From 1986 to 2004, the Red Dragons won eight national titles, finished national runner-up four other times, and amassed 31 individual national titles and more than 120 All-America honors.
No program at SUNY Cortland had more success under Daniels’ direction than the women’s cross country team. There is a reason why Daniels was named the NCAA Division III Women’s Cross Country Coach of the Century in 2000.
Daniels led the Red Dragon women to seven national titles on the grass circuit – which is still the most of any NCAA DIII women’s program – including four in a row from 1992 to 1995. It was that 1992 team that set the current divisional record for the lowest total score at a championship meet with 18 points. And from 1987 to 1999, SUNY Cortland never finished outside the top-10 at NCAAs.
Following his record-setting stint with the Red Dragons, Daniels proceeded to Flagstaff, Arizona, where he was the head distance coach at the Center for High Altitude Training on the campus of Northern Arizona University from 2005 to 2009. During his time in Flagstaff, Daniels penned his book “Daniels’ Running Formula,” which detailed his legendary VDOT formula.
Daniels is currently the head cross country coach at Wells College, a position he has held since being hired on March 21, 2013.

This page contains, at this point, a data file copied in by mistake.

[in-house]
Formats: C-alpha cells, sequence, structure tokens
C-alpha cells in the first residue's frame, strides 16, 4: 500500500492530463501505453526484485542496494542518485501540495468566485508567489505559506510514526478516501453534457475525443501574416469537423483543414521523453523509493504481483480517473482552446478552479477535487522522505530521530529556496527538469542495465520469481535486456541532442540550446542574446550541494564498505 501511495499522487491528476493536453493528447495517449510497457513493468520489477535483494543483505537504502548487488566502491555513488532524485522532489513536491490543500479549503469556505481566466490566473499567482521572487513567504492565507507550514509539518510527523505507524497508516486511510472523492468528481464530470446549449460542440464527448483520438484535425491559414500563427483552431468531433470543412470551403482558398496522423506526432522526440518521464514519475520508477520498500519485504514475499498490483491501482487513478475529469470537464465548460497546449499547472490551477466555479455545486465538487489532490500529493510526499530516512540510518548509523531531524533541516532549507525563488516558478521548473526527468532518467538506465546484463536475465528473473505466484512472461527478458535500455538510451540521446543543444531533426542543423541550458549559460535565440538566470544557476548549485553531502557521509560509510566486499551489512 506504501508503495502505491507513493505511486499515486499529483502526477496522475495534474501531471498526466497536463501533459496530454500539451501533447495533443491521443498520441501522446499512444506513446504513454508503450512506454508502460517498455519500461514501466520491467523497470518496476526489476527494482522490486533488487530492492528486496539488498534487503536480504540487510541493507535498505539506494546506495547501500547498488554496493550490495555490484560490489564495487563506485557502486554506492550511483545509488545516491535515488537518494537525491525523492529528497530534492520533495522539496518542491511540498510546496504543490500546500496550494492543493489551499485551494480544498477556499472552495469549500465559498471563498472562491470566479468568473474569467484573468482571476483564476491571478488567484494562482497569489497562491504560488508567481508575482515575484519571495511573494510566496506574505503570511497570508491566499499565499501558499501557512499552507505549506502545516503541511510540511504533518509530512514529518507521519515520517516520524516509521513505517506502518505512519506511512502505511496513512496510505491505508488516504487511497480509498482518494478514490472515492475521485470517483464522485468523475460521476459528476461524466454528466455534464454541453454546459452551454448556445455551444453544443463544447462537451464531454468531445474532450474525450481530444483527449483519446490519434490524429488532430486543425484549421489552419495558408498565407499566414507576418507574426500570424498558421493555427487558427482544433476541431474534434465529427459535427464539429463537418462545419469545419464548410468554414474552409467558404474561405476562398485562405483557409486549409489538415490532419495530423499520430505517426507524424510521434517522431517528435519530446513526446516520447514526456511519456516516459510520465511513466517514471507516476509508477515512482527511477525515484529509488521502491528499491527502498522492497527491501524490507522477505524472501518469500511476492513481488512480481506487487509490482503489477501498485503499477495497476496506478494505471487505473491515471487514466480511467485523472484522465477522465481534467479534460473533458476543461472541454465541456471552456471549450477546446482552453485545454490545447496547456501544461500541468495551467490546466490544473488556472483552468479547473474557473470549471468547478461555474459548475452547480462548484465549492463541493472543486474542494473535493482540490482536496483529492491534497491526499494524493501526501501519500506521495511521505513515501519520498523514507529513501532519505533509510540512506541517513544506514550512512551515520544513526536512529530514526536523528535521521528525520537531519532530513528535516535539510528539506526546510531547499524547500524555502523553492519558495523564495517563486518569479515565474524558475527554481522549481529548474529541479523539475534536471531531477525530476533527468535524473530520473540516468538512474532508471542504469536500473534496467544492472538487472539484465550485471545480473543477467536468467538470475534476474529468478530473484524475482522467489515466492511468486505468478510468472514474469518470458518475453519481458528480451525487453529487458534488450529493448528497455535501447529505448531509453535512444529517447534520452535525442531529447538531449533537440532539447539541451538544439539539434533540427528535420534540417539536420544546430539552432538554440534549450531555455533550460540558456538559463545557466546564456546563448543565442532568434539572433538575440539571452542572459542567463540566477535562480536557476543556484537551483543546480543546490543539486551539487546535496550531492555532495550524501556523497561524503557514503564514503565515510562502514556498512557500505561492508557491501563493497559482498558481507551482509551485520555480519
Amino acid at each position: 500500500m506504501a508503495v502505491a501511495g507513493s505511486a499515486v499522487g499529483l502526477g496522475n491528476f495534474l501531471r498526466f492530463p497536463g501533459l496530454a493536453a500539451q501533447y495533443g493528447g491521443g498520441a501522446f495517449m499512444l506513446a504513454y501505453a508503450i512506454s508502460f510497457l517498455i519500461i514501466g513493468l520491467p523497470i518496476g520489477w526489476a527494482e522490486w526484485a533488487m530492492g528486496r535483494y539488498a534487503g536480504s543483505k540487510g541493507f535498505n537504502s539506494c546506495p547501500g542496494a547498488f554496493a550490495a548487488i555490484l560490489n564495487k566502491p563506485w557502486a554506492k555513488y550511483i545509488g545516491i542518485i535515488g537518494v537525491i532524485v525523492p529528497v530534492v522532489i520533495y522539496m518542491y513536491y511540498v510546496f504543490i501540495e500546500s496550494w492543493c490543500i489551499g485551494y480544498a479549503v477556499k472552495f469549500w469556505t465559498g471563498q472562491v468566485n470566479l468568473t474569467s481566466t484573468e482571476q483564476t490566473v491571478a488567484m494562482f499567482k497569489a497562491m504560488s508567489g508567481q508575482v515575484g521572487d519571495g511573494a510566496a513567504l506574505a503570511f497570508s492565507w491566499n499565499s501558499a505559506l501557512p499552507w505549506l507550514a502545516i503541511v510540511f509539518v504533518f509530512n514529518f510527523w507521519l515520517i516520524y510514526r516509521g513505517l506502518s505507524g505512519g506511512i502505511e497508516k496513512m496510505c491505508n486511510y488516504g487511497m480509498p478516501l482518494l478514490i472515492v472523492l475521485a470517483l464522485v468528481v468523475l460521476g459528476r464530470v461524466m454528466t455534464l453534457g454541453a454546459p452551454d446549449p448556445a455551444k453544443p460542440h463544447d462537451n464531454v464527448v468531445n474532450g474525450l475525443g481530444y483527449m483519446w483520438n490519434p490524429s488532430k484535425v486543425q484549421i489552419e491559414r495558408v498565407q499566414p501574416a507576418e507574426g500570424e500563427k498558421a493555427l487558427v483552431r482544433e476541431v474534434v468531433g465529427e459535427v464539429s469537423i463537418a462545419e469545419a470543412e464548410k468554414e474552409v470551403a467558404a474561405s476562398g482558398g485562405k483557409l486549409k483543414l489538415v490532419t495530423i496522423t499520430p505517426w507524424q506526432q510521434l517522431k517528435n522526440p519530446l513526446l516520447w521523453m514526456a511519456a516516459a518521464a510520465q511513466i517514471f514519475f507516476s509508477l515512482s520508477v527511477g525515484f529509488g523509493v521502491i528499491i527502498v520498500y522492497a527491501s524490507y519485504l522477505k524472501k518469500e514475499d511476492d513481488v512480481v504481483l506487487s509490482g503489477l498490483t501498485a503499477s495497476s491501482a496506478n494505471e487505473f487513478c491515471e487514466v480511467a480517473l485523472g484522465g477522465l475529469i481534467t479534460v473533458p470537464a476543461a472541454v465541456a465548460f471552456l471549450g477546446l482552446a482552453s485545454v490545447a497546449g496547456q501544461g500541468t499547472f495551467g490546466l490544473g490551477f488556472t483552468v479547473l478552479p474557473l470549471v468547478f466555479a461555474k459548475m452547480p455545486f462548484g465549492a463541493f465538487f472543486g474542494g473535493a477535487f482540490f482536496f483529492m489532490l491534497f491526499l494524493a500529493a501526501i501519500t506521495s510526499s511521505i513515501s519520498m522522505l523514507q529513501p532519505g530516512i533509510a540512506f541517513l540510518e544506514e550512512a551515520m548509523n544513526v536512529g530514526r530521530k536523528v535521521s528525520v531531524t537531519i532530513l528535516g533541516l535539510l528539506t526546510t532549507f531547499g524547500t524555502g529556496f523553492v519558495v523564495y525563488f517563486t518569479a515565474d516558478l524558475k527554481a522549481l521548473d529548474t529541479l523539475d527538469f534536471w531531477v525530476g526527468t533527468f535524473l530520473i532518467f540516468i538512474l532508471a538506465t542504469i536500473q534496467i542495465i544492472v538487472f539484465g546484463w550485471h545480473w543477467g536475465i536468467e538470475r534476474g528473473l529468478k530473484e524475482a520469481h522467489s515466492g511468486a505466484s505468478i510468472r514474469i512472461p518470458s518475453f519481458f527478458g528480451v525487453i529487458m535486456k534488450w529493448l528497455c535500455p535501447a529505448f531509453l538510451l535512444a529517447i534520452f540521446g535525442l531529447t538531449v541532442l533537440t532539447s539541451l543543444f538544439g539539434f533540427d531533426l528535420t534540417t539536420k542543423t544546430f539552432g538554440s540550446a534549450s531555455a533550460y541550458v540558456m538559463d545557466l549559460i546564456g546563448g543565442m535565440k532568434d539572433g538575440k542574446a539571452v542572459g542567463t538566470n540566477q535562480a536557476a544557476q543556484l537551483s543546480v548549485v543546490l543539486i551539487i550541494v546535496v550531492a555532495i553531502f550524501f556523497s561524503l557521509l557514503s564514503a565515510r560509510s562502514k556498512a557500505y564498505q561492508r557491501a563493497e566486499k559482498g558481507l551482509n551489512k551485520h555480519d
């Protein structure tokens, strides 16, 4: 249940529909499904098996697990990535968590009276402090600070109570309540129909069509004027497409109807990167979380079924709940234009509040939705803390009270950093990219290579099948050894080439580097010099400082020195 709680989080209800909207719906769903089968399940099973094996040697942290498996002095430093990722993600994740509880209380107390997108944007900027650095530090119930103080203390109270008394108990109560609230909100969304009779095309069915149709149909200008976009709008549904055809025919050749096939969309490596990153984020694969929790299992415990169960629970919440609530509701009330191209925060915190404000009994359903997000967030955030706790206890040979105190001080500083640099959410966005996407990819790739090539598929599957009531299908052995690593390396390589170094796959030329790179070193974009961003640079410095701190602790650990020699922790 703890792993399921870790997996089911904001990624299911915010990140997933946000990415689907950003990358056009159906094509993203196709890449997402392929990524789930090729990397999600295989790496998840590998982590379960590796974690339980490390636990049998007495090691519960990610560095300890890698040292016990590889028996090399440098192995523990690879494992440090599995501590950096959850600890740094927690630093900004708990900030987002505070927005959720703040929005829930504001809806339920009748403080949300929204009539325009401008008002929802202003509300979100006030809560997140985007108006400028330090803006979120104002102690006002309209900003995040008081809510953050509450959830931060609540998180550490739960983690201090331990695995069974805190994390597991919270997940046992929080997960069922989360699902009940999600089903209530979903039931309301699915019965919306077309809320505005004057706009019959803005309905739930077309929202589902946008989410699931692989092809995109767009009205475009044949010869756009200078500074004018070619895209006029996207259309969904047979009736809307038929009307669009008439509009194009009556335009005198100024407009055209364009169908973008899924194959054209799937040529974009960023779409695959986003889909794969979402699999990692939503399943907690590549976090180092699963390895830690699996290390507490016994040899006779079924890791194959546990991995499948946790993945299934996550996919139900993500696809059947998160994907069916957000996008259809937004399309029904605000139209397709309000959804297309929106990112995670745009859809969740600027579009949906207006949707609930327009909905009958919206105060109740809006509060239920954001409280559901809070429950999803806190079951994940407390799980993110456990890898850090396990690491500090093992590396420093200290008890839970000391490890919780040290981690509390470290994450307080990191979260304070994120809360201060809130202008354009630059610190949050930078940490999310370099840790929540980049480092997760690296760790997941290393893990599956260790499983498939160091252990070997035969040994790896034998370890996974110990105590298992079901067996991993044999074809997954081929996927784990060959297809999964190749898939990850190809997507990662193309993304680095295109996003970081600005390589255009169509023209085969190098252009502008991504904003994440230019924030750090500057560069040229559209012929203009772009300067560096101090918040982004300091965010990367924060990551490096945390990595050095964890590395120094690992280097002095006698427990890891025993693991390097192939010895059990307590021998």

In 1979, NC State took a chance on a young upstart named Rollie Geiger.
At the time, Geiger didn’t have any coaching experience at the collegiate level but had directed a very successful prep program at Bayshore High School in Bradenton, Florida. He led the Bruins to numerous top-5 finishes at the state level in cross country and track & field and helped Betty Jo Springs and Jeff Warrick become two of the greatest prep runners in state history.
That was enough for the Wolfpack to hire Geiger – a 1971 graduate of Kent State and a three-time letterman with its cross country and track & field programs – as the top assistant for its blossoming men’s and women’s distance programs.
It’s safe to say that NC State made the right decision – because over the past 39 years, the Wolfpack has been a perennial contender on both the conference and national stage.
Success and Geiger went hand-in-hand from the beginning at NC State. Within the first two years of being on campus in Raleigh, North Carolina, he helped the women’s cross country team win back-to-back conference (ACC) and national (AIAW) titles in 1979 and 1980.
A promotion quickly followed as Geiger was named the head coach of the men’s and women’s cross country programs in 1981. And it’s with those programs that Geiger created a juggernaut.
In 37 seasons as the head coach of the men’s program and 26 seasons as head coach of the women’s program from 1981 to 2006, Geiger has led NC State’s harriers to a combination of 32 conference titles, 10 regional titles, 55 All-America selections, and 21 top-10 finishes at the NCAA Championships. His women starred on the national stage as they captured three of the first five individual titles in meet history (Betty Jo Springs in 1981 and 1983, Suzie Tuffey in 1985) and made more team appearances at the championships than any other women’s program in meet history.